The house is square with mocha-colored siding and white trim. The front door is in the middle with windows on each side. The driveway goes to the right straight up alongside the house and ends in a garage and walkway to the back door and yard.
You walk into the front door via a walkway and when you step inside there is a large room. Cute alcoves are set into the walls, two short and one tall one. Directly in front of you is an archway leading to the back of the house where bedrooms are. If you walk through that, there is a very deep coat closet to your right and a bedroom right in front of you. When the door is open you can see straight into it from the front door, so this room is Maryann's. There is a short hall then, with the bathroom being the next door down, and then there is the end of the hall with cupboards built into it. The bottom right is probably meant to be a hamper, but we put the pet food into it, then to the side of that all the way up are the two deep cupboards, and there is one above the pet food.
To either side are the doors leading to the other two bedrooms. Ours is on the left (front of the house) and Mike's is to the right. Our closets take up the rest of the space where the hallway ends. The rooms each have closets with two sliding wooden panel doors. On one end there is a shoe rack with three slanted shelves built right in. Shoes without heels won't hook onto the little heel ledge, though. I might have to attach a front panel or hammocky thing so those types of shoes won't just slide off. The rooms are brightly lit most of the day because they are at the corner of the house, with windows in each outside wall. Maryann's room has a pretty double window. The sun angles off to the south now that we are farther north than Florida, so she gets lots of sunshine also.
From the front door you could also go to the right, where there is another archway. As you step through that, you are looking at the kitchen and dining area. I think of it as a breakfast nook rather than dining room. It is small and cheerful at the front of the house. There is a strange grate in the wall that might have been a heater, and before the wall ends at the kitchen counters and cupboards there is an ironing board built into it. The kitchen wall on that side has two cupboards separated by the window over the sink. There are cabinet doors at the sink under the counter with pretty X design cutouts. Two sets of drawers on the right of that, with the top two being shallow. There is a pull-out section above the stack of drawers closest to the sink. On the other side of the sink is another cupboard into the corner, and below that a stack of drawers and then one cabinet door.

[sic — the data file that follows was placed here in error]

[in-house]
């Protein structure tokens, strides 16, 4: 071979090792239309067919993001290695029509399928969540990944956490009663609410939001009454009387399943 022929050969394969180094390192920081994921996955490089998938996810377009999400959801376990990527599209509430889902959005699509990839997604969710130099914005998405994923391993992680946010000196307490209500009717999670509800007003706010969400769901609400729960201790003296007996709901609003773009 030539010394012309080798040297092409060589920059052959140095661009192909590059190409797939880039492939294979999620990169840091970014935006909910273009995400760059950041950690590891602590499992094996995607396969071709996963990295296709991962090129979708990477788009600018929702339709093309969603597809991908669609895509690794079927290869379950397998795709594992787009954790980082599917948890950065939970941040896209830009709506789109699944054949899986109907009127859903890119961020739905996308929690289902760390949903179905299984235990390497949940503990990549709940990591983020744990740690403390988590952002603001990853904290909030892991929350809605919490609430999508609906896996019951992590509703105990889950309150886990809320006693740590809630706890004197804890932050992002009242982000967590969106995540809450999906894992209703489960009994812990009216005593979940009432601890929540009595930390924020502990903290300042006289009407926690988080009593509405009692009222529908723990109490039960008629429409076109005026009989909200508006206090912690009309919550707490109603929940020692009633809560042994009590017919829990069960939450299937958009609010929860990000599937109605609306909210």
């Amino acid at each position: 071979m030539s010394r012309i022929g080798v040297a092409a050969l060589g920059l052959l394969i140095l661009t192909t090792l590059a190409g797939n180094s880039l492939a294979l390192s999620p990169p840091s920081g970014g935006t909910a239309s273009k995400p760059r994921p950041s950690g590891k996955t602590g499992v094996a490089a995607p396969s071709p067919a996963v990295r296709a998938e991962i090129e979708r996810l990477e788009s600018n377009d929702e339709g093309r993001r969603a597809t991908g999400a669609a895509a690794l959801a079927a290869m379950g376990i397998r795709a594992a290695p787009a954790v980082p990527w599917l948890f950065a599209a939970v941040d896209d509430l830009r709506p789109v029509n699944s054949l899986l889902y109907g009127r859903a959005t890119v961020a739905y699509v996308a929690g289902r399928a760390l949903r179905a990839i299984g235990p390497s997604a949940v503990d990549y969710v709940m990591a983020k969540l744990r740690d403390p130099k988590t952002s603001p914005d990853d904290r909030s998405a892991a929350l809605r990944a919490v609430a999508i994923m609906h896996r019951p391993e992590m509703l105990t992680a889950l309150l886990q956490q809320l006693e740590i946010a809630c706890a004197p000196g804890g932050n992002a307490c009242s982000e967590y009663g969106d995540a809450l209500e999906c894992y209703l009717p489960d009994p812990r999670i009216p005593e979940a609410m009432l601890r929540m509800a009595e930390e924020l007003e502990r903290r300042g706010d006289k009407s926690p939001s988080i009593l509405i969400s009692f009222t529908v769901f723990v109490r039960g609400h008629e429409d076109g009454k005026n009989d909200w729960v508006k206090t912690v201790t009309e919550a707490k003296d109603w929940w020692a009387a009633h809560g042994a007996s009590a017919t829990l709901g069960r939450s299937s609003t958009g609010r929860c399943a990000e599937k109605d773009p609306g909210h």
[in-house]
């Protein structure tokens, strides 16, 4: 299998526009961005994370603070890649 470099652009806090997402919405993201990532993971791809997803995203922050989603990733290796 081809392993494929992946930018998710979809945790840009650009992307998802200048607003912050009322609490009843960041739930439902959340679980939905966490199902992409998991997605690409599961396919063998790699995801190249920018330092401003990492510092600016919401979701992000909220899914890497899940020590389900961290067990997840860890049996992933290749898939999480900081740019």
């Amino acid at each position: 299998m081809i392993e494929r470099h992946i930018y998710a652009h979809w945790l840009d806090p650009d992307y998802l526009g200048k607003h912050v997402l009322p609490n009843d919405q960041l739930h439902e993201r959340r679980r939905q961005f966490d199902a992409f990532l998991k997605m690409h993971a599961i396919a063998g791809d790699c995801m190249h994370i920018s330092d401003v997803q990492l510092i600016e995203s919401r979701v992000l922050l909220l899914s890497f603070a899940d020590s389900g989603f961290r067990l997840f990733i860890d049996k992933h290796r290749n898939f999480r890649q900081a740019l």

The kitchen then turns the corner of the L and finishes with cabinets and cupboards to a doorway. That leads to the utility/laundry room. The refrigerator stands sort of lonely-looking in the corner on the left of the doorway, with it's front facing the sink so now we're looking at the wall leading back to where you are standing. The fridge looks lonely because there is bare space between it and the stove, which sits just on the other side of the nook where your archway has led you. When you step forward, you could walk straight to the laundry room because that wall with the refrigerator and stove is inset. Between the stove and fridge, like a strange bridge between them, is a wire shelf like you might find in a closet, set level with the top of the fridge. We set our light appliances up there, like the hand mixer. All the cupboards and the countertop and cabinet under it are comfortably deep, it seems like plenty of space, even though I can't reach anything above the first two cupboard shelves. I can't even see things on the third shelf, hehe.
Stepping to the doorway of the laundry room, you can see the water heater strapped to the wall on your left, inset like the stove was. Next to that continuing along the short wall is a built-in closet with the same sliding doors, but this one is filled with shelves. Above the water heater is also a cupboard, with a circular section under it. I'm assuming so that if you hung a curtain, it would not touch the cylindrical heater? I keep my bike helmet and water bottle on a shelf at shoulder level so that I can easy put on those things and walk outside to my bike. The right side of the laundry room has space for the washer and dryer.